The EAC will advise the President on economic policy matters, including fiscal analysis, economic growth and a range of internal and global economic issues working with the relevant cabinet members and heads of monetary and fiscal agencies.

“The EAC will have monthly technical sessions as well as scheduled quarterly meetings with the President. The Chairman may, however, request for unscheduled meetings if the need arises,” the statement further stated.

Before the furor generated by the appointment could settle, the president threw another salvo. He directed the Vice President to, henceforth, seek presidential approvals for agencies under his supervision.

Under the laws setting up the agencies, the president is empowered to give final approvals but the provisions were not followed during the first term.

Currently, Osinbajo is the chairman of the governing boards of the National Emergency Management Agency (NEMA), the National Boundary Commission (NBC) and the Border Communities Development Agency (BCDA).

He is also the chairman of the board of directors of the Niger Delta Power Holding Company (NDPHC), a limited liability company owned by the federal government and Niger Delta states.

With the new memo, the Vice President will now have to seek approvals for contract awards, annual reports, annual accounts, power to borrow, and power to make regulations, among other key functions.

Meanwhile, the office of Vice President has reacted to the report through a statement issued by the Senior Special Assistant to the President, Office of the Vice President, Laolu Akande. He dismissed the report as false and an attempt to sow the seeds of discord between Osinbajo and Buhari

With the new development, panic is said to have gripped the aides of the Vice President, who do not to know what the future holds for them. Speculations are high that most of those working in the office of the nation’s Number Two Citizen may be redeployed to ministries and parastatals.

The question on many lips is what caused the evident bad blood between Buhari and Osinbajo.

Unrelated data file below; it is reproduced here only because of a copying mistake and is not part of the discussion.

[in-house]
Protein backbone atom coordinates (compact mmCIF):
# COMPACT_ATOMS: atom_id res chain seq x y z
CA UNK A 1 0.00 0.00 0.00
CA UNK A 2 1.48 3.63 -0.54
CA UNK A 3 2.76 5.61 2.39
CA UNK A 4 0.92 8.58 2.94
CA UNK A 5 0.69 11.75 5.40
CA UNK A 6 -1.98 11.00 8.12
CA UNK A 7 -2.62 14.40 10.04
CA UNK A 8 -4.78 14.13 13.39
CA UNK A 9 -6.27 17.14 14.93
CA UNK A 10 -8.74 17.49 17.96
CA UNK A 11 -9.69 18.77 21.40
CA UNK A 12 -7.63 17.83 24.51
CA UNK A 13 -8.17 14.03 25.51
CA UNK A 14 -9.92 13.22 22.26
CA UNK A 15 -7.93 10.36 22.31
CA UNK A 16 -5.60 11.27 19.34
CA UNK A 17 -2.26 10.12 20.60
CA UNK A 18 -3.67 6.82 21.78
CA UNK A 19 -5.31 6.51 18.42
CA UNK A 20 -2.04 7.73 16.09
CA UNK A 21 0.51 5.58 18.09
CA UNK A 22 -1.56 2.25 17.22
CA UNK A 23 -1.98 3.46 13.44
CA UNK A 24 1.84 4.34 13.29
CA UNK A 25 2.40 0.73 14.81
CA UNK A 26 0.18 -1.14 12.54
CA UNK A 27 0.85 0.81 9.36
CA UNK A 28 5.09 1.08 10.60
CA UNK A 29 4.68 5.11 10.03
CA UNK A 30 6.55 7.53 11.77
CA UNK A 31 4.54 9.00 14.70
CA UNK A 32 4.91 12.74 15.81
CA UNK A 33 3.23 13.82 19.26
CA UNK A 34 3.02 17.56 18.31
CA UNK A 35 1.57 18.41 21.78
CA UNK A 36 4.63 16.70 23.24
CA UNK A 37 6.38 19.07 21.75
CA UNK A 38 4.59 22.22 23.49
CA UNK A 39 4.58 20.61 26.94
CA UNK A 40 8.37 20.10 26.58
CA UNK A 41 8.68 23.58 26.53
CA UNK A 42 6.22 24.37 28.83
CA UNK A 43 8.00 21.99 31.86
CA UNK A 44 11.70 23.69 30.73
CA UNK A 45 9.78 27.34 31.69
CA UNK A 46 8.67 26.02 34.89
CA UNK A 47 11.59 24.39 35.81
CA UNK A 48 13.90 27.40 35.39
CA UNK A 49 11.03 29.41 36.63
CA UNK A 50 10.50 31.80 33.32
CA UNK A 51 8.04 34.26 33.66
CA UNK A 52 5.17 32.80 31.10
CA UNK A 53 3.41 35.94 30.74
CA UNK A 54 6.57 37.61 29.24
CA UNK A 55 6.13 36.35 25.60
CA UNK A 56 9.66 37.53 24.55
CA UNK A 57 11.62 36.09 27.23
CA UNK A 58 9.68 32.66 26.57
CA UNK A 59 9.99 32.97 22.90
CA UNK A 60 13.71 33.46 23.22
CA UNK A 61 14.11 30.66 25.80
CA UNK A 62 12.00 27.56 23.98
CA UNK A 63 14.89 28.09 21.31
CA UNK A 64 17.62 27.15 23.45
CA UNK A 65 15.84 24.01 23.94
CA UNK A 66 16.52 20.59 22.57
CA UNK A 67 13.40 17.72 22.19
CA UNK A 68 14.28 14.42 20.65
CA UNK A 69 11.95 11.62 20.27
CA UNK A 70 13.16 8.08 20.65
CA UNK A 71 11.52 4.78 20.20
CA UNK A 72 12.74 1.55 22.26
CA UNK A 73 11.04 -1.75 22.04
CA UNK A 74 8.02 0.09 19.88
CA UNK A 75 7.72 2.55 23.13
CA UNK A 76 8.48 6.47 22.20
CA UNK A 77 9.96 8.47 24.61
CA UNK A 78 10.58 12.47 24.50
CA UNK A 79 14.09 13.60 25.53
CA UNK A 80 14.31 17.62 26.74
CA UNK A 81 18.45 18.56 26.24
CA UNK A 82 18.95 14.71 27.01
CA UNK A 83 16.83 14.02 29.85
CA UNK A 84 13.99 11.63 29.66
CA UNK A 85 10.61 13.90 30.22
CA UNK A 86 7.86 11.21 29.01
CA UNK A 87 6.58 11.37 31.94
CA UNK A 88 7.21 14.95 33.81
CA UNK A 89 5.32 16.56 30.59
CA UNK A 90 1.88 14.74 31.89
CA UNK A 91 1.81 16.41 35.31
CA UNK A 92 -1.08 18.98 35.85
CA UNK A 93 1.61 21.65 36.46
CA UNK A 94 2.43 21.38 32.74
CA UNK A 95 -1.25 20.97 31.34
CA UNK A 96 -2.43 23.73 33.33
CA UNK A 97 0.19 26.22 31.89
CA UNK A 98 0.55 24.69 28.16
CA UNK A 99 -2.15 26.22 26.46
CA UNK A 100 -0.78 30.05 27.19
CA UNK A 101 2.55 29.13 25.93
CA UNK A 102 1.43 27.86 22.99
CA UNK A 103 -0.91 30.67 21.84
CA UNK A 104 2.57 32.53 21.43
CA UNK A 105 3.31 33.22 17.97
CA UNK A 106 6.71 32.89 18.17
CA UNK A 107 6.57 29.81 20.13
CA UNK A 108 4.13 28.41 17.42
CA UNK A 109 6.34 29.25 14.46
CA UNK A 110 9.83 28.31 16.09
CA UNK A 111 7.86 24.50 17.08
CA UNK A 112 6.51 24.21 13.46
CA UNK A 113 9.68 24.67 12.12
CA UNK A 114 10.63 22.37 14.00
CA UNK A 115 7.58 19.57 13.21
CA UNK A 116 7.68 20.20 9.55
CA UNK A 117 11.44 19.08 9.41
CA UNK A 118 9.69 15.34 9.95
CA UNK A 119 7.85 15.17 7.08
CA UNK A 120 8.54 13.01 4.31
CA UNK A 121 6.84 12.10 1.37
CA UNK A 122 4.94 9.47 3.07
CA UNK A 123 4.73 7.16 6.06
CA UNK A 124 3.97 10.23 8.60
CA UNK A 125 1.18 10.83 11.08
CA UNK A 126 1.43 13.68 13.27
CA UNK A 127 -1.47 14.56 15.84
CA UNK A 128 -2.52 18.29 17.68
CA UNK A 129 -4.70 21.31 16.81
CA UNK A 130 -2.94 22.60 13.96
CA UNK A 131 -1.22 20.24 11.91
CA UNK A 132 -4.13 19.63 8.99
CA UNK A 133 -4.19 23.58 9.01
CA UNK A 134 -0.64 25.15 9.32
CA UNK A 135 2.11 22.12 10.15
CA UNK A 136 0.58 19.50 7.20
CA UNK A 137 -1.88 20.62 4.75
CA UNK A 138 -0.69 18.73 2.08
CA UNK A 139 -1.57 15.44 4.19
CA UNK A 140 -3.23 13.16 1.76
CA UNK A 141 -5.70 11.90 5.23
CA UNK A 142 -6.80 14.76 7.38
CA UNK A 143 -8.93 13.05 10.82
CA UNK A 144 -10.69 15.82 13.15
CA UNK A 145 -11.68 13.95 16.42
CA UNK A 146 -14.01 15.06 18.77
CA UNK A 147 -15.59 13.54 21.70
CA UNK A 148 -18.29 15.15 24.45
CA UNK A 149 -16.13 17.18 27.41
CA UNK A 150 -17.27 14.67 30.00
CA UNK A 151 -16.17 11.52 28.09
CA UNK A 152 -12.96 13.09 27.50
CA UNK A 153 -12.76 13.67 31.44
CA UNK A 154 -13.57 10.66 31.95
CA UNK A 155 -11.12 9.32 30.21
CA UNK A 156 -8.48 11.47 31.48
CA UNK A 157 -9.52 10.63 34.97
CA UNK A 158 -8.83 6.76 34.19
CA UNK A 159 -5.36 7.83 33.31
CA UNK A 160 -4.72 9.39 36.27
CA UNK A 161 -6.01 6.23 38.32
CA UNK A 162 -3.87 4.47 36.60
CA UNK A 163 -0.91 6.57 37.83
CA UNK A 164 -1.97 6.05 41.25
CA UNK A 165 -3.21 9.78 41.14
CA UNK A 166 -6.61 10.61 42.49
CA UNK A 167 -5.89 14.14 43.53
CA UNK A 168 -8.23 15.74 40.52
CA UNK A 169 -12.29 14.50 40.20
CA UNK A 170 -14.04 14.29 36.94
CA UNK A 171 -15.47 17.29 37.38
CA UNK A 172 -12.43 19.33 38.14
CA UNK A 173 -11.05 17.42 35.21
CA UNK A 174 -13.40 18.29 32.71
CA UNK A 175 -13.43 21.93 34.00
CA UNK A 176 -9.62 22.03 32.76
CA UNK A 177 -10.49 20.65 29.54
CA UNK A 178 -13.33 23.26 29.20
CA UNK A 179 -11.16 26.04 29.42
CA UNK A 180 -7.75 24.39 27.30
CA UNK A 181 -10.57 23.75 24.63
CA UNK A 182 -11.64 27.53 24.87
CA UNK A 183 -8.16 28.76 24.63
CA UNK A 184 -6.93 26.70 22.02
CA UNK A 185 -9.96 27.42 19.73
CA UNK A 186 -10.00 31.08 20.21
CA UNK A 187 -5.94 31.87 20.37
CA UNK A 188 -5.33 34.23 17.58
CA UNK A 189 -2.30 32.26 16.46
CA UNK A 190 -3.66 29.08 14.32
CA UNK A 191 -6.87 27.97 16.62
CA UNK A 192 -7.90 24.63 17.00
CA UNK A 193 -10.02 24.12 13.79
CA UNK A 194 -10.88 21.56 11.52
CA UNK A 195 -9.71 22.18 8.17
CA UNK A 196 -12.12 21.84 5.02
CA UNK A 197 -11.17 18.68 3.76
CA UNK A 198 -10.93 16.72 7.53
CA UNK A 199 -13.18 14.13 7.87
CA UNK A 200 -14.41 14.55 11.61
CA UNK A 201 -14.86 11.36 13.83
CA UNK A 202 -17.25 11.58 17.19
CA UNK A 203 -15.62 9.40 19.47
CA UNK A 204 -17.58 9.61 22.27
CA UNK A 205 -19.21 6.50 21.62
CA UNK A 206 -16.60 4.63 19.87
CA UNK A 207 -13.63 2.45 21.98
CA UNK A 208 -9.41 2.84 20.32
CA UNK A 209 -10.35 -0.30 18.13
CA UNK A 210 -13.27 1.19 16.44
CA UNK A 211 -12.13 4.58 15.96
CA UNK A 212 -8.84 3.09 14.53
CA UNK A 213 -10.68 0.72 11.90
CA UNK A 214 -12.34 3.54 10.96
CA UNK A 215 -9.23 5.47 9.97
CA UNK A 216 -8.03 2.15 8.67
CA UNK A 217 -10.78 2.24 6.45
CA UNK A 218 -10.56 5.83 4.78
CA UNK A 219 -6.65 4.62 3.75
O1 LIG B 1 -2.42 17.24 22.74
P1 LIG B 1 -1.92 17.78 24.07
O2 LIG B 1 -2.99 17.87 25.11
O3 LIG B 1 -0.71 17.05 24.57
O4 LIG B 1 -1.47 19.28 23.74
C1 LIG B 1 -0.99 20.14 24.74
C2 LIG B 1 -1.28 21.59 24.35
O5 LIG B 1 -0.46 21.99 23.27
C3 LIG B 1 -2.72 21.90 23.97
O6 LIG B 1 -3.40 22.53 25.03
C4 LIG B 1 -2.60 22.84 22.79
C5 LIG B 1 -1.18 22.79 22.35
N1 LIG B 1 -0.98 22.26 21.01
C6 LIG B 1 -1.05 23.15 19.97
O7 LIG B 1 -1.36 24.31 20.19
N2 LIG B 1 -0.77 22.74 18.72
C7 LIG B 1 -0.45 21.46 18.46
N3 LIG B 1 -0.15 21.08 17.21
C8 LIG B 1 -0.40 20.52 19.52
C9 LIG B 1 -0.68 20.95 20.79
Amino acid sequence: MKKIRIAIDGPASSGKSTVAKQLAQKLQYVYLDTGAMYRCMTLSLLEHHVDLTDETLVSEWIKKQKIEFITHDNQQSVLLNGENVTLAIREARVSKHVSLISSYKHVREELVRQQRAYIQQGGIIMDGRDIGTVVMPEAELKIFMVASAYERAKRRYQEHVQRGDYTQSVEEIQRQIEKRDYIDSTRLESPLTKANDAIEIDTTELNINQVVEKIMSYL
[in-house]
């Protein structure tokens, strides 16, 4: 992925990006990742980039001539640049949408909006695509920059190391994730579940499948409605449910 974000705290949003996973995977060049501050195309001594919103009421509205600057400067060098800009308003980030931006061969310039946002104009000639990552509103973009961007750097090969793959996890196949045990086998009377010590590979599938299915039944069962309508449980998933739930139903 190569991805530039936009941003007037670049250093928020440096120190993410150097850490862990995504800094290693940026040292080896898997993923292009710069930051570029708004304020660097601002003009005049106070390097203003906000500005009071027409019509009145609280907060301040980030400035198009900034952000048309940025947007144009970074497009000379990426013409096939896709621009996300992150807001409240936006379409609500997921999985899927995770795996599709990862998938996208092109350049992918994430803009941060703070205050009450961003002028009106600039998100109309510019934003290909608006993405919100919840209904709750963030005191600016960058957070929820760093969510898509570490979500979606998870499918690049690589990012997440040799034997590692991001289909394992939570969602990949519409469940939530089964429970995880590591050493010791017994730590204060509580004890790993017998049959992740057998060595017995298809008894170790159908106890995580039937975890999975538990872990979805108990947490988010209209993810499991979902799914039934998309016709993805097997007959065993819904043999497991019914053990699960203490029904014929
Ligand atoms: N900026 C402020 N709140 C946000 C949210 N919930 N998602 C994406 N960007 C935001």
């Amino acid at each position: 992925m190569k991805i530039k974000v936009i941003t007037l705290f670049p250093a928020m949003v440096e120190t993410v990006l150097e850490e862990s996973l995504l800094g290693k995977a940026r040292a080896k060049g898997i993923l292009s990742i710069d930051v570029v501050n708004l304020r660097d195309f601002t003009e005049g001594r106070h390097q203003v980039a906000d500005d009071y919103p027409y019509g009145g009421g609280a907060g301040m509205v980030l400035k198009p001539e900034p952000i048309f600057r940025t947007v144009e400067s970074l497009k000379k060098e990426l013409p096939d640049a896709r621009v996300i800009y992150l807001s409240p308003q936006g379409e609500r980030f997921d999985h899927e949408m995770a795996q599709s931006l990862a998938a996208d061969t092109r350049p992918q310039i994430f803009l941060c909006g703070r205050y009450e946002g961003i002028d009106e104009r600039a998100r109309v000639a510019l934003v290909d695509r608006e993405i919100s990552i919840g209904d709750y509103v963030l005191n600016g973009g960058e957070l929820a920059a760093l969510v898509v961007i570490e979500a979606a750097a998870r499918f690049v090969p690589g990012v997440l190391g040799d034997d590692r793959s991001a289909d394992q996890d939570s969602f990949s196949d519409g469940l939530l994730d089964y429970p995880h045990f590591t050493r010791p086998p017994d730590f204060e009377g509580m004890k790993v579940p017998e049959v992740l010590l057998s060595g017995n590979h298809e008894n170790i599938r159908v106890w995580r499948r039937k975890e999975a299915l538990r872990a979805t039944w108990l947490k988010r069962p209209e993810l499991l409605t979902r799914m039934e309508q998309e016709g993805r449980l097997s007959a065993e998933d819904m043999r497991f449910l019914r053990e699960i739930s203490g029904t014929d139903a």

To some observers, the problem started when a few dissenting voices started mouthing what they called ‘Osinbajo 2023 or Tinubu 2023’ to indicate that either the Vice President or his political godfather may succeed the president.

A political analyst and member of the Committee for the Defence of Human Rights, Godwin Anyebe, is one of those who link the challenges being faced by Osinbajo to the coming 2023 general election. In a telephone conversation with this reporter, Anyebe argued that the decision to pull the rug off the feet of Osinbajo was a calculative effort to weaken his spirit ahead of 2023 election.

He said, “I pity Vice President Yemi Osinbajo because he’s not a politician. He has lost it long ago but was kept in office so that he could be used to appease Yorubas, especially Christians, during the build up to the general election. Immediately APC won, the cabals, which include two South-west governors, two former governors, also from the South-west, a former governor from one of the South-south states, a North-central governor and a senior presidential aide, had gone back to the drawing board on how to silence the Vice President. Don’t forget, a lot of us have always insisted that Buhari is not in charge. This is another proof. It will interest you to know that 90 percent of who-got-what in the ministerial list could be linked to this cabal with little or no input from Buhari.”

Anyebe argued that the game has just started. He called on Tinubu to quickly find a way of harmonising his team with that of Osinbajo before the two of them are finally consumed politically.


With the new development, panic is said to have gripped the aides of the Vice President, who do not to know what the future holds for them. Speculations are high that most of those working in the office of the nation’s Number Two Citizen may be redeployed to ministries and parastatals